NPR Books

Terra Incognita: 'The Planet Factory' And 'The Undiscovered Islands'

NPR Books - November 11, 2017 - 4:00am

Two new books about unreal islands and yet-to-be-real planets have much to tell us about what human beings want to know when we look around at the world — life is uncertain, and our fears need maps.

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'Annotated African American Folktales' Reclaims Stories Passed Down From Slavery

NPR Books - November 10, 2017 - 2:03pm

The new anthology, edited by Henry Louis Gates Jr. and Maria Tatar, aims to make century-old stories — of flying Africans, quizzical animals and even Uncle Remus — available to new generations.

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'Hue 1968' Revisits An American 'Turning Point' In The War In Vietnam

NPR Books - November 10, 2017 - 11:44am

Author Mark Bowden says the capture of Hue, Vietnam, was part of a wave of well-planned Communist attacks that helped turn U.S. public opinion against the war. Originally broadcast June 12, 2017.

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Joe Ide: Creating A Complicated Hero From the Hood

NPR Books - November 10, 2017 - 3:00am

Joe Ide and his brothers hung out almost exclusively with the neighborhood kids in South Los Angeles. Years later, the city's old haunts and characters worked their way into his books.

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In 'Wonder Valley,' There's More Than One Los Angeles

NPR Books - November 10, 2017 - 1:59am

Ivy Pochoda's latest was informed by creative writing classes she teaches on L.A.'s Skid Row. "My L.A. experience, it was a little bit different, and I think the book sort of reflects that," she says.

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Author Beverly Gray Looks Back On 50 Years Of 'The Graduate' In Her Latest Book

NPR Books - November 9, 2017 - 1:49pm

NPR's Robert Siegel talks with Hollywood writer Beverly Gray about her new book, Seduced by Mrs. Robinson: How The Graduate Became the Touchstone of a Generation. The book offers behind-the-scene details of the 1967 film, The Graduate and looks at its lasting impact on the industry.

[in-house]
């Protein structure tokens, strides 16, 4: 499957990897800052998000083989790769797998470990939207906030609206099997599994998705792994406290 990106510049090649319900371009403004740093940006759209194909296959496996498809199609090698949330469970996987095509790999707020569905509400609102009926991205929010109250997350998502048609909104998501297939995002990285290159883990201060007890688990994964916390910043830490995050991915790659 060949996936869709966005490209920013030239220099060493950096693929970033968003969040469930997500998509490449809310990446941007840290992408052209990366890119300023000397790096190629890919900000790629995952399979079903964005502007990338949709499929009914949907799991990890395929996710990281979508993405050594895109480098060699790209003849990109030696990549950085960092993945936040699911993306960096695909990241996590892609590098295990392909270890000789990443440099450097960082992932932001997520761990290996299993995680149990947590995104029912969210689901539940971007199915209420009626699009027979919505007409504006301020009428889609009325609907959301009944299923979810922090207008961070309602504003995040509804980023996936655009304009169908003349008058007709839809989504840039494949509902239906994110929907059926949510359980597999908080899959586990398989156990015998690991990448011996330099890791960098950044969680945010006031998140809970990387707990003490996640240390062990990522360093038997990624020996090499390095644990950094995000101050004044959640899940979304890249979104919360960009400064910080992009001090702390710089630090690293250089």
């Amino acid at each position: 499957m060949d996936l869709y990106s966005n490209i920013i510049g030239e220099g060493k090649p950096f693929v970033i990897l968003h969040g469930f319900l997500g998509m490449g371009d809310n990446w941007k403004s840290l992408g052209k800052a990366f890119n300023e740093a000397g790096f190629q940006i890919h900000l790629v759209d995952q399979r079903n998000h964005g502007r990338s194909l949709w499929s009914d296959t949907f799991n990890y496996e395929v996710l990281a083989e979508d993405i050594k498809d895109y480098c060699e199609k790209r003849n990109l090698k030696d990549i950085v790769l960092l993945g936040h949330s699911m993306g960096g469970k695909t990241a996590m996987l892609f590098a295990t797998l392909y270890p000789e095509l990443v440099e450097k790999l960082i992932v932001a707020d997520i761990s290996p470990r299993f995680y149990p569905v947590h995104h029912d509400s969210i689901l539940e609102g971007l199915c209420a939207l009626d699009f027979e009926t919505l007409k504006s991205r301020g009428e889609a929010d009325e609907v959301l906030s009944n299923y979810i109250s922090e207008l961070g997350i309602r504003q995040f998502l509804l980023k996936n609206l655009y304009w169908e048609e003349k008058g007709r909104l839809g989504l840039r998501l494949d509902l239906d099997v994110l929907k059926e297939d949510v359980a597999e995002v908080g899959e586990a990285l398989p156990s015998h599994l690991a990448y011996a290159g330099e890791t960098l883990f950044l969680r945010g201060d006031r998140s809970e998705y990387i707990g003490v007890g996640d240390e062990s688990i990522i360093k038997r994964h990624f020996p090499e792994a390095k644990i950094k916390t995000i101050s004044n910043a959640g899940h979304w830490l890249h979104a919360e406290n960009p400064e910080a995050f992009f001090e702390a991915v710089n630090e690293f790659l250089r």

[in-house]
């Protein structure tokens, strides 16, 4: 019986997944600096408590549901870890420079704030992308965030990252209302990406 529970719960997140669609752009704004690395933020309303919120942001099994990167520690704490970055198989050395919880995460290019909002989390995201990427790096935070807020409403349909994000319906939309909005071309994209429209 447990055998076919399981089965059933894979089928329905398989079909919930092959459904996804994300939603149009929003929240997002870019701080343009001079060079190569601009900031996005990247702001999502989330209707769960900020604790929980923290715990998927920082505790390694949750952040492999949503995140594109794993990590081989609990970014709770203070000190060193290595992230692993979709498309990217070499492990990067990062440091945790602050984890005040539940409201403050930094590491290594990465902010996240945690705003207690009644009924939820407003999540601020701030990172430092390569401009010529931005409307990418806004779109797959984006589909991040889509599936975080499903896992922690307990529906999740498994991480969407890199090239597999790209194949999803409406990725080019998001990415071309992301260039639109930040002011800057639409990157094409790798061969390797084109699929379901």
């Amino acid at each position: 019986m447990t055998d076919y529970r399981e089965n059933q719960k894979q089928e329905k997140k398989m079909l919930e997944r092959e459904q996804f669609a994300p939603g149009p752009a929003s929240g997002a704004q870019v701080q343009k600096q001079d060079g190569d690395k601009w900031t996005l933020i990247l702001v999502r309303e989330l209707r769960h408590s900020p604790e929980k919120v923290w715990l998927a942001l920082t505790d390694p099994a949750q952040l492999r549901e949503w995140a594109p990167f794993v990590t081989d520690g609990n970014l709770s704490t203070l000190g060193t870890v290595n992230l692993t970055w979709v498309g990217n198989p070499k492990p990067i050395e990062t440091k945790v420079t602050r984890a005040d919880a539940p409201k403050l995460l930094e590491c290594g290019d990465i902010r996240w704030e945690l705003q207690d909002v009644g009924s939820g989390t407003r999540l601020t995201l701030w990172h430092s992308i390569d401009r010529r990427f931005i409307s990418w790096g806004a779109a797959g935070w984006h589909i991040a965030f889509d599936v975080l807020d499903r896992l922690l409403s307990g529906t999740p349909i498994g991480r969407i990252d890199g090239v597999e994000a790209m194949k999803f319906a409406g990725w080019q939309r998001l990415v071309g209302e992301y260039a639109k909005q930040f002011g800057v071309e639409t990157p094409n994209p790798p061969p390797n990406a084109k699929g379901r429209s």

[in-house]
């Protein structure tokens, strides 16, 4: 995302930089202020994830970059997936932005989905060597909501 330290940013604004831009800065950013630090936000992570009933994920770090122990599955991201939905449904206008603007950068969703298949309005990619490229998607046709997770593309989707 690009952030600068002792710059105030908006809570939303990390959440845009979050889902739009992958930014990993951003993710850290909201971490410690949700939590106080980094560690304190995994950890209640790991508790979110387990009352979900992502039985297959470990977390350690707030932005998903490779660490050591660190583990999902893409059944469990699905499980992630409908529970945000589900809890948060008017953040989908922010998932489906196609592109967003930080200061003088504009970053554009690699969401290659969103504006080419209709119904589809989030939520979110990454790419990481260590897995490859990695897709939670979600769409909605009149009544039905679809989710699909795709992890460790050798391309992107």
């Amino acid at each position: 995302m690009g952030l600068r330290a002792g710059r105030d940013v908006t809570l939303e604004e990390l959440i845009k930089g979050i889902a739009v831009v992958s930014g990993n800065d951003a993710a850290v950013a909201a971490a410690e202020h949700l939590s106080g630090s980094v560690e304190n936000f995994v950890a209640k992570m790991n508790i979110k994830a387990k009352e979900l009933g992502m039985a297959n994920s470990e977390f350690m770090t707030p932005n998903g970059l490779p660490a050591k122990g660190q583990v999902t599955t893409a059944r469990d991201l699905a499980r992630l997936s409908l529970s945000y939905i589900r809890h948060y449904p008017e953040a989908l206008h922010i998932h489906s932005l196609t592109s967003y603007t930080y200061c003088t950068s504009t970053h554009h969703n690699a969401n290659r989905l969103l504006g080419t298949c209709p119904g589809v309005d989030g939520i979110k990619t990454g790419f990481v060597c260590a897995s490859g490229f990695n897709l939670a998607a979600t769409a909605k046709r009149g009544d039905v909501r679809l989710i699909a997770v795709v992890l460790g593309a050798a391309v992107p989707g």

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Once An Underground Currency, Bitcoin Emerges As 'A New Way To Track Information'

NPR Books - November 9, 2017 - 11:22am

The digital currency's value has gone from zero to $120 billion in nine years. Digital Gold author Nathaniel Popper says major banks are looking into the possibilities of its decentralized network.

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A Rare Find: Trailblazing Female Designer's Unpublished Family Cookbook

NPR Books - November 9, 2017 - 10:39am

Magazine art director Cipe Pineles helped pave the way for creative women in publishing. She also illustrated her mother's Eastern European recipes, but for 70 years the manuscript lay undiscovered.

(Image credit: Courtesy of Carol Burtin Fripp )

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For November, A Romance Trio For 'Hamilton' Fans (And The Rest Of You, Too)

NPR Books - November 9, 2017 - 4:00am

Even if you haven't seen the musical, you can keep warm this November with a delightful trio of novellas set in and around the battalion commanded by Alexander Hamilton at the siege of Yorktown.

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'This Mortal Coil' Will Get You All Twisted Up

NPR Books - November 9, 2017 - 4:00am

Emily Suvada's debut novel — a high-tech young adult dystopia — is bursting with ideas (and exploding viruses). And while it might seem like a conventional thriller, it's got a twist to reckon with.